The team that created Dolly the sheep has been awarded two more patents on the cloning technology it developed, reports this week's Nature. The researchers, based at the Roslin Institute, Edinburgh, had already won two British patents related to their nuclear transfer technique, in which the genetic information of an unfertilised egg is replaced with that of a donor cell.
The new patents are concerned with techniques that enable the donor cell nucleus to remain in contact with the host egg for several hours before the egg is 'activated', and allowed to start growing into an embryo. The Roslin scientists argue that this delay can increase the efficiency of cloning, and may even be essential in some animal species. But other scientists in this highly competitive field say they can clone successfully without infringing the patents.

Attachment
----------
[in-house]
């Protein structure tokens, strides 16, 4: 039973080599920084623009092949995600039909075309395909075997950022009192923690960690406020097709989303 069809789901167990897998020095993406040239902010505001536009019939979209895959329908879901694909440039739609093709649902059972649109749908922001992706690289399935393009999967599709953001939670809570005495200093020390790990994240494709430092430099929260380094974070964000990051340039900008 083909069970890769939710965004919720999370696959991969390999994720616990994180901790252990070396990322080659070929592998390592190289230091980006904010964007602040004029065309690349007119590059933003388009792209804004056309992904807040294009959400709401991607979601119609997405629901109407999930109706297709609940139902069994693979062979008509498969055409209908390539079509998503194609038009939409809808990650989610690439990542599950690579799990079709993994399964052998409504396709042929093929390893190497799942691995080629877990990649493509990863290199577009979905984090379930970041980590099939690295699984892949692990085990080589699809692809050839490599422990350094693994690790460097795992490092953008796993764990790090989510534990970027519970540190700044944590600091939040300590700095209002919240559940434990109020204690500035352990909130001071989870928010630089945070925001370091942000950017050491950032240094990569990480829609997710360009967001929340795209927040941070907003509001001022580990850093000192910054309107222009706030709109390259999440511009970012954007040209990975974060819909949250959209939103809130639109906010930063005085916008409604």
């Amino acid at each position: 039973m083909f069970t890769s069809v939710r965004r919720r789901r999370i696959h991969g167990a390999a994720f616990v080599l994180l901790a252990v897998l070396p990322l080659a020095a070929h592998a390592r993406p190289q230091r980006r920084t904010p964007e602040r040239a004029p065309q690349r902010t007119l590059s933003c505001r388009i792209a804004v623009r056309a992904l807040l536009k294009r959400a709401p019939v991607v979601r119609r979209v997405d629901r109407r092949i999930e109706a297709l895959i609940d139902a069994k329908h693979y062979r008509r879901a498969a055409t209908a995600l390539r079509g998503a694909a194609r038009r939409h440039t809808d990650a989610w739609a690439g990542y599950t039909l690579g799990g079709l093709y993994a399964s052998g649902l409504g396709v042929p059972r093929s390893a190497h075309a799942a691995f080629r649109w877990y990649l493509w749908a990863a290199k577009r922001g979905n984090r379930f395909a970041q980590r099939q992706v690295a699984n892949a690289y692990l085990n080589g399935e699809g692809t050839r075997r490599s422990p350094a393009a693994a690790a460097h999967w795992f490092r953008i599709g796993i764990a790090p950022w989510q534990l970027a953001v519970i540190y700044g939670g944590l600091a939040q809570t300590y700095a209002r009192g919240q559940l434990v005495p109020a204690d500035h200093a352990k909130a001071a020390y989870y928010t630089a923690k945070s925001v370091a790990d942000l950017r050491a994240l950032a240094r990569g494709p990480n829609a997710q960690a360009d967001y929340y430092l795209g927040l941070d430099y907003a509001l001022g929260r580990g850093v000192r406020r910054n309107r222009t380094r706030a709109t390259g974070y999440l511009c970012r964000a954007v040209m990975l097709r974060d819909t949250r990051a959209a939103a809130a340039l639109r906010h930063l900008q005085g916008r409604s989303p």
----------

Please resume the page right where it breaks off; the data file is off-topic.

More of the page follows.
Meanwhile, the pressure group GeneWatch has called for stricter guidelines on the use of DNA samples by biotech companies. It highlighted the use of a Danish woman's DNA by PPL Therapeutics in the production of a flock of genetically altered sheep. The sheep are part of the firm's research project to develop 'pharmed' proteins as treatments for human diseases. Dr Sue Mayer, director of GeneWatch, claims that many people would find this 'morally objectionable'. 'Certainly most donors do not think their DNA will be patented, inserted into animals or bacteria and used to boost the profits of some company' she said.
Dr Ron James, head of PPL, said the firm owned the idea [of the technique], not the donor's DNA. 'I am sure that if the lady knew we were going to use the sample to cure people with cystic fibrosis she probably would not have minded' he added.